San Diego activists react to Breonna Taylor ruling

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As protests took place across the country for Breonna Taylor on Wednesday, San Diego residents rallied in downtown San Diego to demand justice and police reform.

SAN DIEGO – Outrage and disappointment were expressed by some community activists in San Diego on Wednesday over the indictment of an officer in the Breonna Taylor case.

“It is actually shocking that an officer can be held up to shoot at neighboring apartments, but not the officer who fired fatal bullets at Breonna,” said lawyer and community advocate Genevieve Jones-Wright .

A US grand jury has indicted former Louisville Police Officer Brett Hankinson with three counts of gratuitous endangerment for the gunfire that entered neighboring apartments.

“I don’t know how the police can violate the policy, the procedures and the law in the Breonna case and not be held accountable,” said community activist Tasha Williamson.

Williamson said that the fact that no officer has been charged with Taylor’s death is disappointing but not surprising.

“For me, that’s to be expected. And that is why we are still fighting and that is why we are protesting, ”she said.

The president of the San Diego NAACP called her reaction to the grand jury’s decision “shock, dismay, displeasure.”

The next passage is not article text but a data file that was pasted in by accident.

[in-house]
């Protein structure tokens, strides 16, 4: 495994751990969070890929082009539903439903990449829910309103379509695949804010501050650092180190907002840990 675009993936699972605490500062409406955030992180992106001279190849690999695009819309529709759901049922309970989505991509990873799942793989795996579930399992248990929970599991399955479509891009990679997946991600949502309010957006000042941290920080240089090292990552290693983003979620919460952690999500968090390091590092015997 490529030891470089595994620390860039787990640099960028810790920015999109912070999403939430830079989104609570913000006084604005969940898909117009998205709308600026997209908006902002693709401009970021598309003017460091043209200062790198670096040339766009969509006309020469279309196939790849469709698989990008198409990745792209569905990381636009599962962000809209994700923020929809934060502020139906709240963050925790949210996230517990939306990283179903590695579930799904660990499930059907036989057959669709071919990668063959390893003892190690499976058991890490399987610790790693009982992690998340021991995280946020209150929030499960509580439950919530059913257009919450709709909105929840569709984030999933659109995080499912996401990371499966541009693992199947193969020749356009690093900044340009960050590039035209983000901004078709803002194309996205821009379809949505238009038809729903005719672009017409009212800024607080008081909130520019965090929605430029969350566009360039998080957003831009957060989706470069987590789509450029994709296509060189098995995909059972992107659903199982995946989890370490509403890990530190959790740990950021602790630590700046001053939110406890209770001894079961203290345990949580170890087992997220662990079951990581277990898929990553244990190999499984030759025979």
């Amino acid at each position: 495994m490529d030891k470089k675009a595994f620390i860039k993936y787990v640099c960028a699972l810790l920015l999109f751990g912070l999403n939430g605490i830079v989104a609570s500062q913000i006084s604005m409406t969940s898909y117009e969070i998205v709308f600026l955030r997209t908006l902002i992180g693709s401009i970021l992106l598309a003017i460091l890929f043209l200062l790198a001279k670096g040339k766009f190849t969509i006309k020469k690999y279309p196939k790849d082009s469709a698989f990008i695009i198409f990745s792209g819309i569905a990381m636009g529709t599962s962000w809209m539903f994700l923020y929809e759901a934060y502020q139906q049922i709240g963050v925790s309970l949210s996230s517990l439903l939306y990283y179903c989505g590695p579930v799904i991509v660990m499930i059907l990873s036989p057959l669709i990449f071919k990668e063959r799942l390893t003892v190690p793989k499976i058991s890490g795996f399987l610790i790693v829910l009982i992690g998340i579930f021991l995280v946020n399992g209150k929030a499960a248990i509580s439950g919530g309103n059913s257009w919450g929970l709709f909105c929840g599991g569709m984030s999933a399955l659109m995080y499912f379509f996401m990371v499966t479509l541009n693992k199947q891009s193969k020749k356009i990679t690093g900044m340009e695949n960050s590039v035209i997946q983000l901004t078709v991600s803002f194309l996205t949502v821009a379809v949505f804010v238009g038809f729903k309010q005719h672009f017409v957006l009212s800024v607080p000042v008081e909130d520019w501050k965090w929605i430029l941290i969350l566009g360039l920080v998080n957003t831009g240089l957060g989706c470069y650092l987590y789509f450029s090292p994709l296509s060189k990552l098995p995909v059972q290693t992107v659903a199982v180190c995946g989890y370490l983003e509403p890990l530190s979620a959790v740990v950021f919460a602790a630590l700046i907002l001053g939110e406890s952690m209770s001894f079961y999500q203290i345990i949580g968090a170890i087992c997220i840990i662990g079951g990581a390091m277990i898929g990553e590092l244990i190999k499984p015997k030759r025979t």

“So the indictment concerns other people who were in other apartments,” she said. “It’s so disheartening for a lot of the NAACP branch members in San Diego.”

“If Breonna Taylor wasn’t African American, if she was your Caucasian sister or your Latin sister, would that be okay? No,” Maxwell added.

Two local protests began Wednesday night in downtown San Diego to demand justice for Breonna Taylor.

“People have to take to the streets and say ‘Black Lives Matter’ for justice to be served, and here we are six months later, and we see that the justice that was delayed has now been denied indefinitely,” Jones- says Wright .

In the 191 days since the shooting death, Breonna Taylor, 26, EMT, the officer who fired the fatal shot has not been charged. Kentucky Attorney General Daniel Cameron said the use of lethal force was justified because Taylor’s boyfriend shot officers. He said the officers did not identify themselves although the GA said they did.

“It was a little shocking to be completely honest with you, and for a lot of people it feels like there was a punch,” Jones-Wright said.

Campaigners say body camera images would be imperative in this case, but the Louisville Police Department did not have them. Jones-Wright said a reform of the tragedy is that the Louisville Police Department has banned no strike warrants in the city.

“We fear that our lives don’t matter, and I think that’s the underlying message of Breonna Taylor’s murder is that our lives don’t matter in this justice system.” , said Reverend Shane Harris of The People’s Alliance for Justice.

In a civil wrongful death lawsuit filed by Taylor’s family, the city of Louisville will pay $ 12 million.

“No compensation can pay for the murder of Breonna Taylor, it had to be compensation,” Harris said.



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